Kinshasa peace march planned for anniversary of war

Prominent civil society groups in Kinshasa have called for a huge peace march on 2 August in the DRC capital. According to a statement sent to IRIN on Wednesday, the Campagne nationale pour la paix has organised the march to coincide with the first anniversary of the current civil war. "The consequences of this war are disastrous," the statement said. "There are thousands of dead, numerous families split, towns and villages every family there is a victim." The statement said the march was a way for people to express their opposition to the war and their support for a ceasefire and national reconciliation.

CENTRAL AFRICAN REPUBLIC: Continuing concern over DRC refugees

Humanitarian sources continue to express concern over the condition of tens of thousands of Congolese refugees pouring into CAR. They warned that the "precarious" condition of the refugees could lead to epidemics at any time. UNHCR meanwhile said the refugees fall into two distinct groups, with a concentration of 6,000-7,000 in the Bangui area and a further 13,000 - comprising some 6,000 DRC soldiers - in the Mobaye area. Most of them are fleeing the Zongo area, across the border from Bangui, ahead of an advance by rebels of Jean-Pierre Bemba's Mouvement de liberation congolais (MLC). It said the influx had now stabilised, but that the refugees required urgent humanitarian assistance.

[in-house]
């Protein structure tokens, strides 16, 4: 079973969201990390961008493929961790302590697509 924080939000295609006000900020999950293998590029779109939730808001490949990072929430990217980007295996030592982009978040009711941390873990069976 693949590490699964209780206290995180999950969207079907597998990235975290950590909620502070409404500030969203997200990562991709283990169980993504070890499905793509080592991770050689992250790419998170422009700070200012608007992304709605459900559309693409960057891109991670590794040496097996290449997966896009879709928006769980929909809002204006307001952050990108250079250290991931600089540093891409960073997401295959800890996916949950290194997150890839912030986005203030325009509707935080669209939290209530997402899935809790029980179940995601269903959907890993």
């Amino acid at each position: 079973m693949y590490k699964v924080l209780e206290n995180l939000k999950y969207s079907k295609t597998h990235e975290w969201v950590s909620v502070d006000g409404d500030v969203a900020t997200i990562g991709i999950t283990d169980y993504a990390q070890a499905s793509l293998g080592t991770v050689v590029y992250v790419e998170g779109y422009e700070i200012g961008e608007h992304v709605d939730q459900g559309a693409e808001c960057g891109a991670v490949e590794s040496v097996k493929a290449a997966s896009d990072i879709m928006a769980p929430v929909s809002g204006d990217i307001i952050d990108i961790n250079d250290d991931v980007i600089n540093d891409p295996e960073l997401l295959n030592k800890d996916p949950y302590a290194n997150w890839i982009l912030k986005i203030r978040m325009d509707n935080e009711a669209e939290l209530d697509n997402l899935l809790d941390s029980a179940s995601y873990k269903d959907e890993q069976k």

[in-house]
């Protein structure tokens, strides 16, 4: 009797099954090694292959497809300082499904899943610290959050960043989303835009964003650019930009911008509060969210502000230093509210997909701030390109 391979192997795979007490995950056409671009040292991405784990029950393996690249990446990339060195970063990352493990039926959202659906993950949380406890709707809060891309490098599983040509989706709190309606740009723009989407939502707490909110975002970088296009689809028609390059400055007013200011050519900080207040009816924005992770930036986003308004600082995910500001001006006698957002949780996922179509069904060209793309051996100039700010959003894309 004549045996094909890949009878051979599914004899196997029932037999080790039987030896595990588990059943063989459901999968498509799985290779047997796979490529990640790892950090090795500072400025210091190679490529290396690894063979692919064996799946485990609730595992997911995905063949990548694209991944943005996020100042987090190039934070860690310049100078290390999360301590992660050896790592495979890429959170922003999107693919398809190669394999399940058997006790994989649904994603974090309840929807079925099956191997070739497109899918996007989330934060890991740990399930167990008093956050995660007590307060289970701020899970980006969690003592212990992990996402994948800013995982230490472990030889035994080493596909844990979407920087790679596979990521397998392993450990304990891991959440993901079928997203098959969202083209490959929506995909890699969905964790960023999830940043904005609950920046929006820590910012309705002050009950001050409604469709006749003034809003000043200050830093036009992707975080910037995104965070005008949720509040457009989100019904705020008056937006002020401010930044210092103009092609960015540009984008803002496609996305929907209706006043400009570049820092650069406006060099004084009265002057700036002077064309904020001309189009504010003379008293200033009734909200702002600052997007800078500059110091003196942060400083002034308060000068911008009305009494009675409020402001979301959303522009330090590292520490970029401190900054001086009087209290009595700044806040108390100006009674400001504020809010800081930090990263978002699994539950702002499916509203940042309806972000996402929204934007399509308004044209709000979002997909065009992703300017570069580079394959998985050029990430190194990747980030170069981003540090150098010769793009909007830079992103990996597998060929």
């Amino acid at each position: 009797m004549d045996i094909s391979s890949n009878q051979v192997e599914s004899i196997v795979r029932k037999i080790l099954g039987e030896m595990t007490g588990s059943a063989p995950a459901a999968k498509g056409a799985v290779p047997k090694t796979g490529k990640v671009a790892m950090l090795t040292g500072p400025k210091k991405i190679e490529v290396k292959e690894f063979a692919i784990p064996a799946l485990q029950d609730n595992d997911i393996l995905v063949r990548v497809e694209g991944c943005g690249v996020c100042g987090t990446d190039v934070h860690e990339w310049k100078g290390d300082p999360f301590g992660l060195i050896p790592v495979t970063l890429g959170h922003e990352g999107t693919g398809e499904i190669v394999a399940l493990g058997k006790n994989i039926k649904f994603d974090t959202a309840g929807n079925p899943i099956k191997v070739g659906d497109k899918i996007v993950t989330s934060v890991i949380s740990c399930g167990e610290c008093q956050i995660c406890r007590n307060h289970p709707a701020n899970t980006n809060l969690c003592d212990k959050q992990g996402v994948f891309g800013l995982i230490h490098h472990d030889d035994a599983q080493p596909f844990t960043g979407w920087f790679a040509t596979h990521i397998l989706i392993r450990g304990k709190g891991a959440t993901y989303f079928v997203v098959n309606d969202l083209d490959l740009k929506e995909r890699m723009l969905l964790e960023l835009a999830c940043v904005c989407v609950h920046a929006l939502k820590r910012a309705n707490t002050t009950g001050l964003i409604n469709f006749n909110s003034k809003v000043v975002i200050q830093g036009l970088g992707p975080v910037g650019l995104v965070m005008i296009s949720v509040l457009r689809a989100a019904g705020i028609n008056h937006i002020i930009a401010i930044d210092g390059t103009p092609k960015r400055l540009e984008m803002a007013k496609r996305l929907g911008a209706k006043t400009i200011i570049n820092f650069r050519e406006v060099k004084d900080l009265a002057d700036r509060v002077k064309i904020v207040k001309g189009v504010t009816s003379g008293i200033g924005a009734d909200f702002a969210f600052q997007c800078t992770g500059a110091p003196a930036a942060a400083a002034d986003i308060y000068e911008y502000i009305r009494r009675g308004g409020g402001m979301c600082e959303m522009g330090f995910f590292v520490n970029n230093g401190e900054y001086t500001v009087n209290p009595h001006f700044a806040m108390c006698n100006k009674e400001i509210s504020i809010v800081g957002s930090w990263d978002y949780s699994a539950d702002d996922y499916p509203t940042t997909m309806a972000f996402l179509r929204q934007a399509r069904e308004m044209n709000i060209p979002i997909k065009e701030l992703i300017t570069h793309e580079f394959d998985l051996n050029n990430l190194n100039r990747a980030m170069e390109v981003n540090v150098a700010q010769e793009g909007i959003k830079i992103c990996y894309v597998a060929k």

BURUNDI: WFP resumes operations outside Bujumbura

WFP has resumed operations outside the capital Bujumbura, suspended earlier this month after one of its vehicles was attacked and a staff member injured. In a statement, received by IRIN on Wednesday, WFP said it began on Monday by distributing 288 mt of food to over 17,000 people in the areas of Gihanga and Gihungwe.

Foreign Minister says ties with Nyerere "not cut"

Burundian Foreign Minister Severin Ntahomvukiye has said that despite accusations against the government by peace process mediator Julius Nyerere, the "ties have not been cut". The Agence burundaise de presse (ABP) reported him as telling diplomats last week it was time to "close the chapter and move forward". "The government does not believe the mediator has it in for us," he said. He added that Nyerere himself "regretted having gone so far in his accusations" and that he had sent his envoy, former Tanzanian premier Joseph Warioba, to Bujumbura for discussions.

The Burundian government was still in favour of the Arusha process, although it wanted a change in the "methodology", Ntahomvukiye added. "If we carry on as we have been doing for the last 13 months, the process risks stalling, becoming desperate and failing. It's necessary to improve the procedure and the rhythm." He reiterated the government's position that all sides in the conflict should be represented at Arusha, including the rebel CNDD-FDD faction of Jean-Bosco Ndayikengurukiye, so far excluded from the talks and responsible for many of the armed attacks in Burundi. Nyerere has accused the Burundi government of "blocking" the peace process.